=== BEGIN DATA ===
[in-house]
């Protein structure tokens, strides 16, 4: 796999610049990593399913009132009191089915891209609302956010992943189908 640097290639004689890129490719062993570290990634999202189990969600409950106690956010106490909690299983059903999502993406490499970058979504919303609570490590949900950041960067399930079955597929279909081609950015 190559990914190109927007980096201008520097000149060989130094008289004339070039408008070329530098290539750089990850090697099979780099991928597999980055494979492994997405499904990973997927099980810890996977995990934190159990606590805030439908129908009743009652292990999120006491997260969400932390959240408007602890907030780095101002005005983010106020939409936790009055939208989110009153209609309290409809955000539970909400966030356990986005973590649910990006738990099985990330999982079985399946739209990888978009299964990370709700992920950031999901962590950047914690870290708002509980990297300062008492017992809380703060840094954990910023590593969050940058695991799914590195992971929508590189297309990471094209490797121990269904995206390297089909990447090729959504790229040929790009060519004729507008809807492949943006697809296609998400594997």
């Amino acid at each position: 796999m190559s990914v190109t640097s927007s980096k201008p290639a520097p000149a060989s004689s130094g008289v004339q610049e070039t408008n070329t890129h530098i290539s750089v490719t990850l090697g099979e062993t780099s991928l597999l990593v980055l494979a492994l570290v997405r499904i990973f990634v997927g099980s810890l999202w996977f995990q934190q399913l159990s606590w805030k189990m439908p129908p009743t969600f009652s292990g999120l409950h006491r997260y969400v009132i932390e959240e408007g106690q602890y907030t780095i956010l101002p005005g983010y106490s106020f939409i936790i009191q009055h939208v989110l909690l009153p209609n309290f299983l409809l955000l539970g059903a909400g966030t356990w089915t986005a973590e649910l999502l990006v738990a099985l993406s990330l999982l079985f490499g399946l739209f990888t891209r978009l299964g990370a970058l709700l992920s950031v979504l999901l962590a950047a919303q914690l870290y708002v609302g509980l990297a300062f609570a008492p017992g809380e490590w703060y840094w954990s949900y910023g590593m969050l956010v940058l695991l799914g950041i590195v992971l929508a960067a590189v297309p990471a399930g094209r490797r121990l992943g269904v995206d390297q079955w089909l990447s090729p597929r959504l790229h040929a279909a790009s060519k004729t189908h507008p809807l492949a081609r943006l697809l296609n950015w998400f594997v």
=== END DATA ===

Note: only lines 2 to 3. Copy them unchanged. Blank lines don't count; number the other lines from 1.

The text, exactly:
């Protein structure tokens, strides 16, 4: 796999610049990593399913009132009191089915891209609302956010992943189908 640097290639004689890129490719062993570290990634999202189990969600409950106690956010106490909690299983059903999502993406490499970058979504919303609570490590949900950041960067399930079955597929279909081609950015 190559990914190109927007980096201008520097000149060989130094008289004339070039408008070329530098290539750089990850090697099979780099991928597999980055494979492994997405499904990973997927099980810890996977995990934190159990606590805030439908129908009743009652292990999120006491997260969400932390959240408007602890907030780095101002005005983010106020939409936790009055939208989110009153209609309290409809955000539970909400966030356990986005973590649910990006738990099985990330999982079985399946739209990888978009299964990370709700992920950031999901962590950047914690870290708002509980990297300062008492017992809380703060840094954990910023590593969050940058695991799914590195992971929508590189297309990471094209490797121990269904995206390297089909990447090729959504790229040929790009060519004729507008809807492949943006697809296609998400594997």
């Amino acid at each position: 796999m190559s990914v190109t640097s927007s980096k201008p290639a520097p000149a060989s004689s130094g008289v004339q610049e070039t408008n070329t890129h530098i290539s750089v490719t990850l090697g099979e062993t780099s991928l597999l990593v980055l494979a492994l570290v997405r499904i990973f990634v997927g099980s810890l999202w996977f995990q934190q399913l159990s606590w805030k189990m439908p129908p009743t969600f009652s292990g999120l409950h006491r997260y969400v009132i932390e959240e408007g106690q602890y907030t780095i956010l101002p005005g983010y106490s106020f939409i936790i009191q009055h939208v989110l909690l009153p209609n309290f299983l409809l955000l539970g059903a909400g966030t356990w089915t986005a973590e649910l999502l990006v738990a099985l993406s990330l999982l079985f490499g399946l739209f990888t891209r978009l299964g990370a970058l709700l992920s950031v979504l999901l962590a950047a919303q914690l870290y708002v609302g509980l990297a300062f609570a008492p017992g809380e490590w703060y840094w954990s949900y910023g590593m969050l956010v940058l695991l799914g950041i590195v992971l929508a960067a590189v297309p990471a399930g094209r490797r121990l992943g269904v995206d390297q079955w089909l990447s090729p597929r959504l790229h040929a279909a790009s060519k004729t189908h507008p809807l492949a081609r943006l697809l296609n950015w998400f594997v």